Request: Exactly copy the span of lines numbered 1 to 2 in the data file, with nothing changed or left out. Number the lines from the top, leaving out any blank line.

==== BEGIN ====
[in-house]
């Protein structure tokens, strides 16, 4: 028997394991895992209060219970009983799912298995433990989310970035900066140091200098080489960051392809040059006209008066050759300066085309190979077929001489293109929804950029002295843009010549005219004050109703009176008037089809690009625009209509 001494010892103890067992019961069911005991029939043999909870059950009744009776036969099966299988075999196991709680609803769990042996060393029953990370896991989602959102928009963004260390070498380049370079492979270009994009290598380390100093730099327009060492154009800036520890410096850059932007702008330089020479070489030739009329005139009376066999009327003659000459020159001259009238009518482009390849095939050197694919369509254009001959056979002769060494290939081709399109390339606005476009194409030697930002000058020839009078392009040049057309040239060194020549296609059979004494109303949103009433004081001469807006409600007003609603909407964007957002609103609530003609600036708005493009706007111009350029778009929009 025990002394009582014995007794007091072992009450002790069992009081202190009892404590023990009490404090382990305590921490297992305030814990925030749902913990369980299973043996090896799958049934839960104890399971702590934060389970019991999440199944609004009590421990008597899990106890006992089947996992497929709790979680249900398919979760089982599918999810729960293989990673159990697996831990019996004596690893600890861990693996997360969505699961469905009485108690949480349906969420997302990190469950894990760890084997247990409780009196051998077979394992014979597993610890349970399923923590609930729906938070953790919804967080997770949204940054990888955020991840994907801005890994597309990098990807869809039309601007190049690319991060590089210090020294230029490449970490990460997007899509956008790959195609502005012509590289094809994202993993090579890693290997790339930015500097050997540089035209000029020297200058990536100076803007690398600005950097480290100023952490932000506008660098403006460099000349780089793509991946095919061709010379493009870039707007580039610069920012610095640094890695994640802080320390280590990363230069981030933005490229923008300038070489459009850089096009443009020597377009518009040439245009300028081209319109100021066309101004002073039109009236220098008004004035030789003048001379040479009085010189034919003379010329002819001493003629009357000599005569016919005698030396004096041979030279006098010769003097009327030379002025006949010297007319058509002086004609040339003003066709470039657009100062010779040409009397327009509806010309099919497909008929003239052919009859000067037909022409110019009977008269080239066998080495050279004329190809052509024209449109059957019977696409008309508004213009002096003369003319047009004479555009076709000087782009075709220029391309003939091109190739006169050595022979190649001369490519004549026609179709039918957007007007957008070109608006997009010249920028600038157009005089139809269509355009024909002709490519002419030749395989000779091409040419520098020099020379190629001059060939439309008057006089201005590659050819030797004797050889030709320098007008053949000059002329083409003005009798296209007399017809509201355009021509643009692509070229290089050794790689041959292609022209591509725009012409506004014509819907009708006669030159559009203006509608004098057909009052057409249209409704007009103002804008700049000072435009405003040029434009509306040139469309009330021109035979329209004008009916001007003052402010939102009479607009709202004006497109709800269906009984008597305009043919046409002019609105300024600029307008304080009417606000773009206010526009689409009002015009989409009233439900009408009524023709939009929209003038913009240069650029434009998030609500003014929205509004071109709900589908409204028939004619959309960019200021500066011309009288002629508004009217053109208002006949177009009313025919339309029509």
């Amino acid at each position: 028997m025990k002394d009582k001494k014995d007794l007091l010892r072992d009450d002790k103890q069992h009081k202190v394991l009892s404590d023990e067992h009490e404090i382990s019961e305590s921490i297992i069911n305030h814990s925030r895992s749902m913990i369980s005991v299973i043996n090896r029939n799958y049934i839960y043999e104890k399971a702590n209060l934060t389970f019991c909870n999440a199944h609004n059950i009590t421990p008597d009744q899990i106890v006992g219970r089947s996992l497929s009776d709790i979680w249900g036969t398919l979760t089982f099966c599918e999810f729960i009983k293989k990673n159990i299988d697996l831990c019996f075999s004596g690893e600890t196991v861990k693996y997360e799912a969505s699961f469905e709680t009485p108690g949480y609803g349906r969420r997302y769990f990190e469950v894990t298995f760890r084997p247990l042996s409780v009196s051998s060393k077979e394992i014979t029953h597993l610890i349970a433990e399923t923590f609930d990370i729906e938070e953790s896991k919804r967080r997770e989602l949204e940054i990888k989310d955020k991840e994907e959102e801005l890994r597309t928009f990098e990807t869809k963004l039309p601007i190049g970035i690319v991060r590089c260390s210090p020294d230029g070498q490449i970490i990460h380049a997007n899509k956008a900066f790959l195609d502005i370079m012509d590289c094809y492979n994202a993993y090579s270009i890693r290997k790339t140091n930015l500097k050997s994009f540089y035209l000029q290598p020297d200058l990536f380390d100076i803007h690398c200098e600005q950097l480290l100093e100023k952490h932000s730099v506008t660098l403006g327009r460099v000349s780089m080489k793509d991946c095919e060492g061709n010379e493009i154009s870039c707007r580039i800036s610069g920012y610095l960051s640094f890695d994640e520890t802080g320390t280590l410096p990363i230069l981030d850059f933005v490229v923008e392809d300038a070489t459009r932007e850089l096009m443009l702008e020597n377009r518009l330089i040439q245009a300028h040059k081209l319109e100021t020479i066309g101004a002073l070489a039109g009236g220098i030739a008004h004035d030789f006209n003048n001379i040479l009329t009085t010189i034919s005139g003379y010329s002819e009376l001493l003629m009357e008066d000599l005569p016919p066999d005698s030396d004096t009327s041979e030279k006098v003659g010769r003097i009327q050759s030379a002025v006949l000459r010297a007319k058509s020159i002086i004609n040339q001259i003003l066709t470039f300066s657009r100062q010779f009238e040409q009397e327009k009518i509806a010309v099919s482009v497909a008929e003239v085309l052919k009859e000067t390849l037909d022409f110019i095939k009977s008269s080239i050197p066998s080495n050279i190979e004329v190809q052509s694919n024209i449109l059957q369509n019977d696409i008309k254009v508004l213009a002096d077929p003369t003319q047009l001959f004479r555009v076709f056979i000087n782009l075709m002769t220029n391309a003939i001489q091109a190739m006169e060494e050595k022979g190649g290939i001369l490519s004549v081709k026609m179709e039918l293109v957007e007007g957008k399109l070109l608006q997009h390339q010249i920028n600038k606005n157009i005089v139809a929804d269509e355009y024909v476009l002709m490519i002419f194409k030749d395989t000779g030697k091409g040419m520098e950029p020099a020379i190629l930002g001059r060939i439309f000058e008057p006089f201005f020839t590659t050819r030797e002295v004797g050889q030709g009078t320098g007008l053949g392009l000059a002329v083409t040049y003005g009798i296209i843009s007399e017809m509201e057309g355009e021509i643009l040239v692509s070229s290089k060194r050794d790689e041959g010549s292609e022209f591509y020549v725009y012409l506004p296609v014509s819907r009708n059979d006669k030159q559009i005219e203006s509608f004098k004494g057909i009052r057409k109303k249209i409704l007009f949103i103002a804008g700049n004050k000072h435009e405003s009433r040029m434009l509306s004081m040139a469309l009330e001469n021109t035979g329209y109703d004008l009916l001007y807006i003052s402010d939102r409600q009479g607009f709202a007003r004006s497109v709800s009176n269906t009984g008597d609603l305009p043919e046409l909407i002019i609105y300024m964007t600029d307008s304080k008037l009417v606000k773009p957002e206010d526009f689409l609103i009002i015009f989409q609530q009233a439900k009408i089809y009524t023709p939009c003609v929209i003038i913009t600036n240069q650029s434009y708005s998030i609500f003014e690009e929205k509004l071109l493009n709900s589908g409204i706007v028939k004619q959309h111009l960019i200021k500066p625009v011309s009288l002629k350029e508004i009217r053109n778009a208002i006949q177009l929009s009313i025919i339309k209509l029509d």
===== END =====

[in-house]
């Protein structure tokens, strides 16, 4: 028997394991895992209060219970009983799912298995433990989310970035900066140091200098080489960051392809040059006209008066050759300066085309190979077929001489293109929804950029002295843009010549005219004050109703009176008037089809690009625009209509 001494010892103890067992019961069911005991029939043999909870059950009744009776036969099966299988075999196991709680609803769990042996060393029953990370896991989602959102928009963004260390070498380049370079492979270009994009290598380390100093730099327009060492154009800036520890410096850059932007702008330089020479070489030739009329005139009376066999009327003659000459020159001259009238009518482009390849095939050197694919369509254009001959056979002769060494290939081709399109390339606005476009194409030697930002000058020839009078392009040049057309040239060194020549296609059979004494109303949103009433004081001469807006409600007003609603909407964007957002609103609530003609600036708005493009706007111009350029778009929009 025990002394009582014995007794007091072992009450002790069992009081202190009892404590023990009490404090382990305590921490297992305030814990925030749902913990369980299973043996090896799958049934839960104890399971702590934060389970019991999440199944609004009590421990008597899990106890006992089947996992497929709790979680249900398919979760089982599918999810729960293989990673159990697996831990019996004596690893600890861990693996997360969505699961469905009485108690949480349906969420997302990190469950894990760890084997247990409780009196051998077979394992014979597993610890349970399923923590609930729906938070953790919804967080997770949204940054990888955020991840994907801005890994597309990098990807869809039309601007190049690319991060590089210090020294230029490449970490990460997007899509956008790959195609502005012509590289094809994202993993090579890693290997790339930015500097050997540089035209000029020297200058990536100076803007690398600005950097480290100023952490932000506008660098403006460099000349780089793509991946095919061709010379493009870039707007580039610069920012610095640094890695994640802080320390280590990363230069981030933005490229923008300038070489459009850089096009443009020597377009518009040439245009300028081209319109100021066309101004002073039109009236220098008004004035030789003048001379040479009085010189034919003379010329002819001493003629009357000599005569016919005698030396004096041979030279006098010769003097009327030379002025006949010297007319058509002086004609040339003003066709470039657009100062010779040409009397327009509806010309099919497909008929003239052919009859000067037909022409110019009977008269080239066998080495050279004329190809052509024209449109059957019977696409008309508004213009002096003369003319047009004479555009076709000087782009075709220029391309003939091109190739006169050595022979190649001369490519004549026609179709039918957007007007957008070109608006997009010249920028600038157009005089139809269509355009024909002709490519002419030749395989000779091409040419520098020099020379190629001059060939439309008057006089201005590659050819030797004797050889030709320098007008053949000059002329083409003005009798296209007399017809509201355009021509643009692509070229290089050794790689041959292609022209591509725009012409506004014509819907009708006669030159559009203006509608004098057909009052057409249209409704007009103002804008700049000072435009405003040029434009509306040139469309009330021109035979329209004008009916001007003052402010939102009479607009709202004006497109709800269906009984008597305009043919046409002019609105300024600029307008304080009417606000773009206010526009689409009002015009989409009233439900009408009524023709939009929209003038913009240069650029434009998030609500003014929205509004071109709900589908409204028939004619959309960019200021500066011309009288002629508004009217053109208002006949177009009313025919339309029509």